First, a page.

Those fans of the programme actually like him and hope he never gets caught. From watching the previous series and having to wait for a whole week to go by before catching up with the next episode, we decided to record them to watch in bulk. After some mishap with the recordings, I just had to buy the boxed set (Stay with me here…. )

The up-shot is that the two episode evening lasted all weekend. It’s a good job there was nothing more pressing to get done (the ironing could wait!).

We’ve recently started to watch 24. Well, you can imagine what happened although this time we had to be very strict with ourselves.

So what’s the point of all this? Well I started to wonder why we found it so compelling – to sit there and watch episode after episode until our eyes became square (or rather 42 inch wide-screen).


For the love of story

From an early age we love stories. I’ve spoken to many a parent who can almost recite Thomas the Tank Engine word for word from memory or that video of The Little Mermaid is almost unrecognisable after the trillionth time of watching. My brother and his wife are expecting their first child in November and I suspect they’ll be no different. Her Auntie Laura will likely also be caught up in the magical world of story-telling too.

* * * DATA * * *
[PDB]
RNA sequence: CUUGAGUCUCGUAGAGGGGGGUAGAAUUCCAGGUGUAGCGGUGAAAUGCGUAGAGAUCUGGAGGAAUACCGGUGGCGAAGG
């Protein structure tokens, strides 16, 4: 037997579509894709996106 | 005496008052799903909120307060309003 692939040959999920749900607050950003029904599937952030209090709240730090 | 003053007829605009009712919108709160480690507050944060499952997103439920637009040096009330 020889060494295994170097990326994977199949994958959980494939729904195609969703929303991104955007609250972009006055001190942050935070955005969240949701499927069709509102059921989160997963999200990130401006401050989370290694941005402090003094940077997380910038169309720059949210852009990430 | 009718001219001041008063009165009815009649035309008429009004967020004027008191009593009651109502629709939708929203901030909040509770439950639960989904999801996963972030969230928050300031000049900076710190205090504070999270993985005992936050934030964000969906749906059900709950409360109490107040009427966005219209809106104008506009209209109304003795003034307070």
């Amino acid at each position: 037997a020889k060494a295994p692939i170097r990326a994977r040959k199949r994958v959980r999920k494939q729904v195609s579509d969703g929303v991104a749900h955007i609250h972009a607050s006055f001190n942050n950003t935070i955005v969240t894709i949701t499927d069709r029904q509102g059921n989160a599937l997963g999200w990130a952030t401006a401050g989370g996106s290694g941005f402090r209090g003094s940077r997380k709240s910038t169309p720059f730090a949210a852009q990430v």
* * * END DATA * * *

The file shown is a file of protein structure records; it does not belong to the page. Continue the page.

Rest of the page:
It doesn’t stop though does it? The love of stories? We may grow out of the wide-eyed excitement of being read bed-time stories but the magic doesn’t stop when we grow up. It just grows with us. From Disney films to Dr. Who. From romantic comedies to dark Gothic vampire tales. From the trashy, steamy novel to the complicated thrillers or classical period tales of yester-year. What keeps us so enthralled?

Telling stories began thousands of year in the past. We can see evidence of it from ancient drawings on cave walls. We can imagine travellers recounting tales of their journeys round campfires and then progress meant those words could then be recorded for generations.

I have my own theories by analysing my own love of a good story and would like to share what I like them here.

  • immediate connection with characters
  • emotional connection – empathising with the characters feelings and situations
  • a compelling story line
  • suspense